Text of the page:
the captain. That officer did not
think that the collision Avas serious ,
and informed those of the saloon pas
sengers who inquired that there was
no danger. This i.s thought to be one
reason that none out of the seventy-
live first class passengers was saved.
On the voyage Libra became ac
quainted Avith Yousouf , the Avrestler ,
who was a passenger. After the col
lision , Libra says he saw Yousouf
struggling in a crowd of drowning
passengers , beating them oft' with a
stiletto and shoving them aside and
trying to reach a boat. Ho failed ,
however , and went down.
MAHER BESTS GODDARD.
Irishman Defeats the AVclsInnaii at Ills
NKW YOKK , July ID. Peter Maher
defeated Joe Goddard in eight rounds
last night at the Lenox Ath-
lectic club. They had been scheduled
to light twentj'-tiA'e rounds Avith five
ounce gloves. Goddard had defeated
Maher on two previous occasions and
Avas the favorite among the sporting
element previous to the fight.
To Sue K.xprcs * Companies.
KANSAS CITAMo. . , July 10. At the
instance of the Kansas City transpor
tation bureau. Major William Warner ,
United States district attorney , Avill
bring suit to compel express companies
to accept shipments Avithout payment
by the shipper of the revenue tax.
Plenty of Coal for I > e\vcy.
Niw Y'ORK , July 10 It Avas learned
to-day that 40,000 tons of coal are now
on the way to the Philippines , where
it will be transferred to the bunkers
of Admiral Dewey's ships.
Spain Has Made No Open Effort to
End the War ,
SHE SEEMS TO BE FRIENDLESS ,
.Stories of German , Russian or Itrltlsh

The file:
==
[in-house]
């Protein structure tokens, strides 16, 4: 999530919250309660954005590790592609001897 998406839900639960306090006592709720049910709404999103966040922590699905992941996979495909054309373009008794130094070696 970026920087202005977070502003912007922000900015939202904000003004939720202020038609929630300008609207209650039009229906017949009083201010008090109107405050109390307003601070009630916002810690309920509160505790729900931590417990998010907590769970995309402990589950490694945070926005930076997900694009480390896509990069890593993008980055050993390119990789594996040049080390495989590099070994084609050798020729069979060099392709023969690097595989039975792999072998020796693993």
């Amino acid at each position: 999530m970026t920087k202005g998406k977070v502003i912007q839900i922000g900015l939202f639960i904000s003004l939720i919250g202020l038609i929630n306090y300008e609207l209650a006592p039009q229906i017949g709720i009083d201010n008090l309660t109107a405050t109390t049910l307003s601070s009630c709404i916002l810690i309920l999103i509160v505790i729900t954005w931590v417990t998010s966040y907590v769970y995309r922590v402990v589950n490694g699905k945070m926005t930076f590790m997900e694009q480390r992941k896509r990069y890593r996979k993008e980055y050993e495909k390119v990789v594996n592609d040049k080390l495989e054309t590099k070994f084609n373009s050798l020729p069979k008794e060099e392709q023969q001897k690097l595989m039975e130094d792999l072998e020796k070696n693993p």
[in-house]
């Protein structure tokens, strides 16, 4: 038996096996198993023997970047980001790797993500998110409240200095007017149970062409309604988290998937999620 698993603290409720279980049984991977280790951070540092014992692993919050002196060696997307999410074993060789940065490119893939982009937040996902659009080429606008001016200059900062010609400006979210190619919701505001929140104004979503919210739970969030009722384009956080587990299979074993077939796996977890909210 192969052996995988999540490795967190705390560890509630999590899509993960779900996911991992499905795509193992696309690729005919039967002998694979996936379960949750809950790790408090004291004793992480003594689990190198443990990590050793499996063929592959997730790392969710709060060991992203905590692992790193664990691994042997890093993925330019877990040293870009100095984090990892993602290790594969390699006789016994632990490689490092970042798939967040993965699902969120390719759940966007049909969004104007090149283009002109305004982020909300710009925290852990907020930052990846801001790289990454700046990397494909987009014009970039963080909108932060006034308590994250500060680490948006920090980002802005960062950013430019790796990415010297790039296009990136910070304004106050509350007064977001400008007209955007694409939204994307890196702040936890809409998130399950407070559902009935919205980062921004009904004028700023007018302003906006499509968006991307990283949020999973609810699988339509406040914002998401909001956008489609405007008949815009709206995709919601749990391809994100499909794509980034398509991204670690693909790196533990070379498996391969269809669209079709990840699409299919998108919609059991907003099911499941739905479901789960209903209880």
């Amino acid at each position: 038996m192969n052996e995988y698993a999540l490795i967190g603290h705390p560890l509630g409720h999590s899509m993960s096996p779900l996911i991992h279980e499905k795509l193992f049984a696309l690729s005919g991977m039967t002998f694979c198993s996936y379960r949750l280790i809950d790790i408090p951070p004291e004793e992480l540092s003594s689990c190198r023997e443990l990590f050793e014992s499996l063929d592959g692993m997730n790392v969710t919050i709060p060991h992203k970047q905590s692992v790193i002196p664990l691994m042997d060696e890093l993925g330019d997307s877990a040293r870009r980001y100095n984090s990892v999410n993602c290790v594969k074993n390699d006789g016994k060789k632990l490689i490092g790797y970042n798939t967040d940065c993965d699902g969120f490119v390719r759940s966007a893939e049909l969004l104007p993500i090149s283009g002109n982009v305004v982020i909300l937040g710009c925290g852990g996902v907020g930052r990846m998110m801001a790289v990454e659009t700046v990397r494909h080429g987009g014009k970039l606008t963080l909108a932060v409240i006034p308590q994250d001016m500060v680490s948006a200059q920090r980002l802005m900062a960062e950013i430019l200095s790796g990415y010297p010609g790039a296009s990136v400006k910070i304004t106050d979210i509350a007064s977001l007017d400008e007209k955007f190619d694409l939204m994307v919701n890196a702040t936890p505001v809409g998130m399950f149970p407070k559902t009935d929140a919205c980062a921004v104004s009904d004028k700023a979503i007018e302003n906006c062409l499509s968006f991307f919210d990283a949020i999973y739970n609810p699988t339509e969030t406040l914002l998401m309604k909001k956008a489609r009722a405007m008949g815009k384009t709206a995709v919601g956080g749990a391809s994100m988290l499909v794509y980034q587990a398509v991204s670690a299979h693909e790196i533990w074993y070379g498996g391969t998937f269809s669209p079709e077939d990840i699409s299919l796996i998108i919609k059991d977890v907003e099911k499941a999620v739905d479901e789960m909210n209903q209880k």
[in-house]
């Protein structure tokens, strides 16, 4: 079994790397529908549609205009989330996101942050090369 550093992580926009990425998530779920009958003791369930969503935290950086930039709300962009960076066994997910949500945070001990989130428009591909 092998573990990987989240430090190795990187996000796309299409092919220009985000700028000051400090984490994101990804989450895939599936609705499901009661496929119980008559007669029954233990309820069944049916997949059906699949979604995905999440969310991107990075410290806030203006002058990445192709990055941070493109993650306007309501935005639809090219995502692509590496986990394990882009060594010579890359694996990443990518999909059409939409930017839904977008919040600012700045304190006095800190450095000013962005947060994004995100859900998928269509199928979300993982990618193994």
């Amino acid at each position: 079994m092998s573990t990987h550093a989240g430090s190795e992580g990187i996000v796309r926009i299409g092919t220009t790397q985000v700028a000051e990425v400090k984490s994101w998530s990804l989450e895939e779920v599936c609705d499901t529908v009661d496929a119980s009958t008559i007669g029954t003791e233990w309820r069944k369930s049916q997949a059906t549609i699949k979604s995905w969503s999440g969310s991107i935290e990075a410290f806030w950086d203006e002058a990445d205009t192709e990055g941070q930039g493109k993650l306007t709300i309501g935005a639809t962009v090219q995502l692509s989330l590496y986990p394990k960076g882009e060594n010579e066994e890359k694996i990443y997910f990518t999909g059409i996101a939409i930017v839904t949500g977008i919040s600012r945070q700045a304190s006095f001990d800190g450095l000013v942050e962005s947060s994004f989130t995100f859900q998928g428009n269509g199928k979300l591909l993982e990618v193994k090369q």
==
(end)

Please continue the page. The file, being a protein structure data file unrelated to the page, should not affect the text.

Intervention Arc Denied Uladrld
Wants a Land Victory First to Atone
J"or Her Itccunt Xav.il Defeats.
LOXDOX , July 10. Although peace
rumors are more numerous and there
is a general feeling- that Spain may at
any moment suj for peace , nothing
definite upon the .subject is known in
competent quarters. Both the officials
of the United States embassy and the
British foreign office say the situation
is the same as yesterday.
WASHINGTON , July 10. The belief
that a peace movement will be inaug
urated continue. ? strong , but the
dc-iinitc announcement i.s made that
j no such movement has taken forma
tion thus far.
The state department authoritalive-
hf stated to-day that no peace over
tures , direct or indirect , oilicial or un
official , had been , submitted to this
government. At the same time similar
.statements came froai authorized
sources at the British. French , German
and other embassies and legations. Tt
is stated broadly in these oilicial quar
ters that whatever may be the hope or
expectation of .Spain toward peace the
matter thus far is conlincd entirely to
the other side of the water and has
taken no form either before the author
ities here , or before the foreign repre
sentatives of these powers , Avliich
Avoulcl be most likely to speak in the